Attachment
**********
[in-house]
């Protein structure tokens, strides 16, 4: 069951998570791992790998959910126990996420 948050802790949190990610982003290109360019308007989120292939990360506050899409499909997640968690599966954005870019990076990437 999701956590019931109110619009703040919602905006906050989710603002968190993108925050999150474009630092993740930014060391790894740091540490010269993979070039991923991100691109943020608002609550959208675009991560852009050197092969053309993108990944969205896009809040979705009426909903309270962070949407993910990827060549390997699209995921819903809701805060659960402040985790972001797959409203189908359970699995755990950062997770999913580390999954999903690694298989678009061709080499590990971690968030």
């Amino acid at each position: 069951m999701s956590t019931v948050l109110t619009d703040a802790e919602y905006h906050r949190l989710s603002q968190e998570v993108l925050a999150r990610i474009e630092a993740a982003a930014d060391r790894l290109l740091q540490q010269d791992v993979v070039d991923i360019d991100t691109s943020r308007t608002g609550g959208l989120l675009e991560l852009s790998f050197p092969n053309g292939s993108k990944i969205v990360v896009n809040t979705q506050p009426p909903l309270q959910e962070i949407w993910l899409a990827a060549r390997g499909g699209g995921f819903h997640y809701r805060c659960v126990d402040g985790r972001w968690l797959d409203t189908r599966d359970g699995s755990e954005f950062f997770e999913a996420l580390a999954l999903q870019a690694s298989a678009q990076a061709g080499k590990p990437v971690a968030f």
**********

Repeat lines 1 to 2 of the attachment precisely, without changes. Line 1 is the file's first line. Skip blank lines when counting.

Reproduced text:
[in-house]
């Protein structure tokens, strides 16, 4: 069951998570791992790998959910126990996420 948050802790949190990610982003290109360019308007989120292939990360506050899409499909997640968690599966954005870019990076990437 999701956590019931109110619009703040919602905006906050989710603002968190993108925050999150474009630092993740930014060391790894740091540490010269993979070039991923991100691109943020608002609550959208675009991560852009050197092969053309993108990944969205896009809040979705009426909903309270962070949407993910990827060549390997699209995921819903809701805060659960402040985790972001797959409203189908359970699995755990950062997770999913580390999954999903690694298989678009061709080499590990971690968030």